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Bears Aren't Super, but They Beat Packers : Chicago Manages to Pull Away in the Fourth Quarter for 25-12 Victory

September 23, 1986|BILL DWYRE | Times Sports Editor

GREEN BAY, Wis. — The Monsters of the Midway played mostly like men of mush here Monday night but still managed to win a National Football League game.

The Chicago Bears, who lived up to the monster moniker last season when they won the Super Bowl, were more like mere mortals in their 25-12 win over the Green Bay Packers. But then, on this night, and most of the time in recent years, mere mortals are usually much more than the Packers can handle.

The Packers actually led until just over 13 minutes were left in the final quarter. And they were pretty well matching the Bears in incompetence and boring football.

But then Kevin Butler of the Bears, a kicker who had been struggling of late and who entered the game having connected on only 4 of 10 field-goal tries, defied the odds by kicking one of 52 yards in the rain and muck of Lambeau Field.

It was Butler's longest ever and, afterward, Coach Mike Ditka made reference to how badly Butler needed this as a morale boost when he said: "Butler may not miss another one this year."

The Packers came right back, driving to get their kicker, Al Del Greco, into position for a go-ahead boot of 52 yards. But the kick was blocked and the Packers were soon to be buried under a late Bear splurge that pushed the Bears' record to 3-0 and the Packers' to 0-3.

The Bears quickly drove deep into Packer territory and lost the ball when Tom Flynn intercepted a pass that went off the hands of Calvin Thomas. The Packers started at their five. Quarterback Randy Wright ran the wrong play, was trapped in the end zone by the Bears' Steve McMichael, scrambled loose but was whistled to a stop when the officials ruled that he had been in McMichaels' grasp and, thus, the Bears had a safety.

That made it 15-12 and set the stage for the Bears' Steve Fuller to march his team into position for a 42-yard scoring pass play to Keith Ortego. That made it 22-12 and left time only for some rubbing salt in Packer wounds, Butler kicking a 27-yarder for the final score.

But even with that margin of victory, this was hardly a super night for a Super Bowl champion.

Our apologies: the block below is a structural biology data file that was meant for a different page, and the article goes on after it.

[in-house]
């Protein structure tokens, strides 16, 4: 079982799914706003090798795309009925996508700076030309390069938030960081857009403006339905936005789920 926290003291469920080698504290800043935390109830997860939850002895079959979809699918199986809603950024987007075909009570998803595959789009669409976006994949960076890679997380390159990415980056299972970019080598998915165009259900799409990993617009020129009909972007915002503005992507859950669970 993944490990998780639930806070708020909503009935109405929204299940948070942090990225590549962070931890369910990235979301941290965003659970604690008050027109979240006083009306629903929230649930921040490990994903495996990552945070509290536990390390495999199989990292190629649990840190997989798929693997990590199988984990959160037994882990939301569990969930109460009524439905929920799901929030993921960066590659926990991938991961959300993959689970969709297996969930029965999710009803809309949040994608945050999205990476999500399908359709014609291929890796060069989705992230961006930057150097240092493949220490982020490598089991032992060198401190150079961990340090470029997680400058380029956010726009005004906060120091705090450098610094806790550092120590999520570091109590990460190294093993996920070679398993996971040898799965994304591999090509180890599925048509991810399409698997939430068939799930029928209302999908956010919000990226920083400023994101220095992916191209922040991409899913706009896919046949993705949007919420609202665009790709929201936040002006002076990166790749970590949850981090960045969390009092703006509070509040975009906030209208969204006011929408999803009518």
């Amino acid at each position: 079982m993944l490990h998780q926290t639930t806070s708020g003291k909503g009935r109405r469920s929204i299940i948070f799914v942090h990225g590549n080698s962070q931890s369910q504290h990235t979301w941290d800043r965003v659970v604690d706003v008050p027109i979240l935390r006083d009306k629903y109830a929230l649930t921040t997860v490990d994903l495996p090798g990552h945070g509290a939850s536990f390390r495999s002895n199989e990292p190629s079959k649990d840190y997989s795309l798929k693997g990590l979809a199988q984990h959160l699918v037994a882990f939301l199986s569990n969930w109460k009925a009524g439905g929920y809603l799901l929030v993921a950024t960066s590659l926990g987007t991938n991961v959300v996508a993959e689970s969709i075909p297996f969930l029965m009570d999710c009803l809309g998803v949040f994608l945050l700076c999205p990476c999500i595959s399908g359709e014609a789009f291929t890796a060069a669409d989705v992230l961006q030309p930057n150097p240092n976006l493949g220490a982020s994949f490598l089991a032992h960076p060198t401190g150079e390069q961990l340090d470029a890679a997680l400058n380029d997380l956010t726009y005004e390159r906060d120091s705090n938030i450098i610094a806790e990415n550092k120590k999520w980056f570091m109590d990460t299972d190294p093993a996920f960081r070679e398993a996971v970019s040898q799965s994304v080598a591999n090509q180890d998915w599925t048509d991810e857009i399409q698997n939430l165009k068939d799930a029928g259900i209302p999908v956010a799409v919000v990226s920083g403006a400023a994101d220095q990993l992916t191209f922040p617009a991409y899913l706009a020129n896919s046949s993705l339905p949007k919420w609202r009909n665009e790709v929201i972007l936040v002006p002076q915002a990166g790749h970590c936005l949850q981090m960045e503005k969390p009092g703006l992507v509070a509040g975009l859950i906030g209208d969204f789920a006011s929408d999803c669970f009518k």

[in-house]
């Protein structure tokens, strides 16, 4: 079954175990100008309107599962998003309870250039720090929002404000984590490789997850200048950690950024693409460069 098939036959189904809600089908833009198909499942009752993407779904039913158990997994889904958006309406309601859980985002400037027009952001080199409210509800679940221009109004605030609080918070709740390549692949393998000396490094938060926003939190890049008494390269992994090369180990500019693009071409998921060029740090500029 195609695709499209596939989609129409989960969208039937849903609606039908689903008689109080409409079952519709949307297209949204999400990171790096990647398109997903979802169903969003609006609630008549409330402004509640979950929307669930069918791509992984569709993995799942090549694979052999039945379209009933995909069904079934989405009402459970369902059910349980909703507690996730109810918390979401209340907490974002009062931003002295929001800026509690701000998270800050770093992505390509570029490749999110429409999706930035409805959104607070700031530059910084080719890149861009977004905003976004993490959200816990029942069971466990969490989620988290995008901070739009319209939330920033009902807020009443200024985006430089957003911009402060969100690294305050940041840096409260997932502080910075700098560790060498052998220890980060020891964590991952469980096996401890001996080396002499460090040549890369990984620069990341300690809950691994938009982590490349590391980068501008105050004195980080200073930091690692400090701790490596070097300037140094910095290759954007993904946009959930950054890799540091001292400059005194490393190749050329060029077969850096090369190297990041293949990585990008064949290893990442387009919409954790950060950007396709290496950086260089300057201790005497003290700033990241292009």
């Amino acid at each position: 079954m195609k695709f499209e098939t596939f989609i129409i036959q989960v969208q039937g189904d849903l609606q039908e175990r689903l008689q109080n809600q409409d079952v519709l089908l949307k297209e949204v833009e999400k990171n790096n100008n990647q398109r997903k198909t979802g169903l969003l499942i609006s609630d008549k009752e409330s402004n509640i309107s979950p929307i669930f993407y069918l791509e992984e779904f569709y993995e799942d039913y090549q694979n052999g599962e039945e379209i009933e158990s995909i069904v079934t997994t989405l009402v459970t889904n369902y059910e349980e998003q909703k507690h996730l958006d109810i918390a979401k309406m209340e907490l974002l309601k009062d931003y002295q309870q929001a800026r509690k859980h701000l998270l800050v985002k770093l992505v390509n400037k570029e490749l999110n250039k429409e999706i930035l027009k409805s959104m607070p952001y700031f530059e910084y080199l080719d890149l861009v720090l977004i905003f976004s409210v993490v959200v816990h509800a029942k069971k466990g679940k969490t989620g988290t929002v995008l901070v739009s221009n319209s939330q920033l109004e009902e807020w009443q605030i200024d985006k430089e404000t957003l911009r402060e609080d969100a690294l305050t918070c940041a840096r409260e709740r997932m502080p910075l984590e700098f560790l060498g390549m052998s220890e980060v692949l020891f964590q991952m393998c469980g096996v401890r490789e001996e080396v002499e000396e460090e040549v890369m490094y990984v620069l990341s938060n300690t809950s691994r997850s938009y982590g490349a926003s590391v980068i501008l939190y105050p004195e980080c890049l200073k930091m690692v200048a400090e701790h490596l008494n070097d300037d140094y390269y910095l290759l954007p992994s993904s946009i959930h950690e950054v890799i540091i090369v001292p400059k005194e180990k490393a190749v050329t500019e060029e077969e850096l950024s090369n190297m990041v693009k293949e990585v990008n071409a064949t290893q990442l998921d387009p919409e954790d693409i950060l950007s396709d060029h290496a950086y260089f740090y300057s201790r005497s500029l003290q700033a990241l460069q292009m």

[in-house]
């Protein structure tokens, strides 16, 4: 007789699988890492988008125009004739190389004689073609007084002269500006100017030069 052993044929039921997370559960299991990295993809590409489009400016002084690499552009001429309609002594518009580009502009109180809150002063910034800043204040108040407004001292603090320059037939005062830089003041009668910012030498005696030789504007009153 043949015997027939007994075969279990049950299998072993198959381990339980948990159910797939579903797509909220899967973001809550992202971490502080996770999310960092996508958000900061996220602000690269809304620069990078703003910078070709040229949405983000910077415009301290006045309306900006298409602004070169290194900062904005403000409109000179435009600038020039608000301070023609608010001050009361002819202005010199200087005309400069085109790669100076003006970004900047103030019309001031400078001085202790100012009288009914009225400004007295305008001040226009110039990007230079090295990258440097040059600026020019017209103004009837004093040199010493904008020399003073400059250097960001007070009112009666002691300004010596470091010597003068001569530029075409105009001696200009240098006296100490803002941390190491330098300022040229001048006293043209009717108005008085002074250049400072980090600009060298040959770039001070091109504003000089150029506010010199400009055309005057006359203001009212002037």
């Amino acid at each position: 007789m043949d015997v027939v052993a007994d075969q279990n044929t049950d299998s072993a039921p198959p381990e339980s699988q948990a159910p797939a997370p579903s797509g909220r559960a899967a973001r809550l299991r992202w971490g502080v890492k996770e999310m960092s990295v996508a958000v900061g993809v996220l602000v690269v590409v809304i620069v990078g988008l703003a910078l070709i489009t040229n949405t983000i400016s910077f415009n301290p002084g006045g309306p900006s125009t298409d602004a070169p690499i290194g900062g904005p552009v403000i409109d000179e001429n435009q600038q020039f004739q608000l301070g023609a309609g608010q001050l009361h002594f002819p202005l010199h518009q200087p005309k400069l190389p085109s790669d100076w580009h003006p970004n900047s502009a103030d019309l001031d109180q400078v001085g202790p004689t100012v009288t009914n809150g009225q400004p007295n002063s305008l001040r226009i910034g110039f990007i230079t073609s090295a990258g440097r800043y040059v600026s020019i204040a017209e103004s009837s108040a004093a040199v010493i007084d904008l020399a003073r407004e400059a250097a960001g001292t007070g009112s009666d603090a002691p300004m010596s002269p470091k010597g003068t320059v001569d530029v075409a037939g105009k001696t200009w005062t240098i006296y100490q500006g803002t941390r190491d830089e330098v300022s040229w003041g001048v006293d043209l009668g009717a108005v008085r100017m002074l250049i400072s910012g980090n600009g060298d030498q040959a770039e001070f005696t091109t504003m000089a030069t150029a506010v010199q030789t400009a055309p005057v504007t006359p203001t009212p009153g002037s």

The Bears had 296 total yards, including just 113 rushing, and their star, Walter Payton, was held to 57 yards in 13 carries. Last year, that was a first quarter for the man they call "Sweetness."

Even more noticeable was their semi-docile defense, which last year left a trail of bruises around the league. This year, with the departure of Buddy Ryan and the return to more conventional defensive sets, they seem to be more Teddy than bear.

They had four sacks against the Packers Monday night, but nobody has seen anything around here for years that brings back thought of Vince Lombardi.

"They played us tough," said Ditka. "They are the kind of team that sticks its nose in there. But I don't care what some people say. We can play a lot better than that. We've got to play better.

"I don't argue with our aggressiveness. But we've got to play smarter. Now, it's a matter of taking that aggressiveness and concentrating better, channeling it better."

Ditka was most pleased about two areas. One was Butler, the other the play of Fuller. Mike Tomczak started the game in place of injured Jim McMahon, but he stumbled and bumbled and generally brought his team down to the Packers' level.

So Ditka went to Fuller, who has bailed out the Bears during one of McMahon's injuries before and showed clearly that he is ready to do it again. He took over with his team behind, 12-10, and ended up with 8 of 14 for 109 yards and the touchdown to Ortego.

"He's like our forgotten man," Ditka said. "But Steve Fuller's a pro.

The game also featured the following:

--An instant replay of sorts on last year's memorable Monday night game between the Packers and Bears. In that one, William Perry, "The Refrigerator," made his first huge public splash as a running back. In that one, he crashed over Packer linebacker George Cumby twice, leading the way for a touchdown, and also bulled into the end zone to score once himself.

Monday night, he led Payton on the same kind of play for a two-yard touchdown. This time, most of the Packers stayed out of the way. Probably a smart move, considering that Cumby is now in Buffalo, often considered the NFL's Siberia.

--The big, burly Bears suffered the most damage at the hands of Packer wide receiver Phillip Epps, who caught 9 passes for 99 yards. Epps is 5-9 and weighs 155 pounds.

--Ken Stills, Packer defensive back who was fined $500 for a late hit on the Bears' Matt Suhey last year, and then angered Gregg by saying last week that he'd like McMahon to play so he could tear off various limbs, was knocked groggy while making a tackle early in the first period. He returned to the game later but did little limb-tearing.

--Just before Del Greco tried his 52-yarder that was blocked, the Bears had appeared to have the ball back on a fumble recovery by defensive back Mike Richardson. Teammate Reggie Phillips had made a hard hit on the Packers' Walter Stanley as Stanley caught a pass. The officials on the field ruled that it had been a catch and a fumble. But the "Eye in the Sky" referee, putting to use this year's new instant replay option, stopped the action and eventually reversed the call.

--Fuller, the former Ram quarterback who didn't throw a pass in his 1983 season at Anaheim, wasn't the only former Ram quarterback getting in on the fun here. Vince Ferragamo, the veteran of several dozen Ram quarterback controversies, replaced Wright for one series when the Packer starter hurt his wrist. Ferragamo was 1 of 2 for 20 yards.

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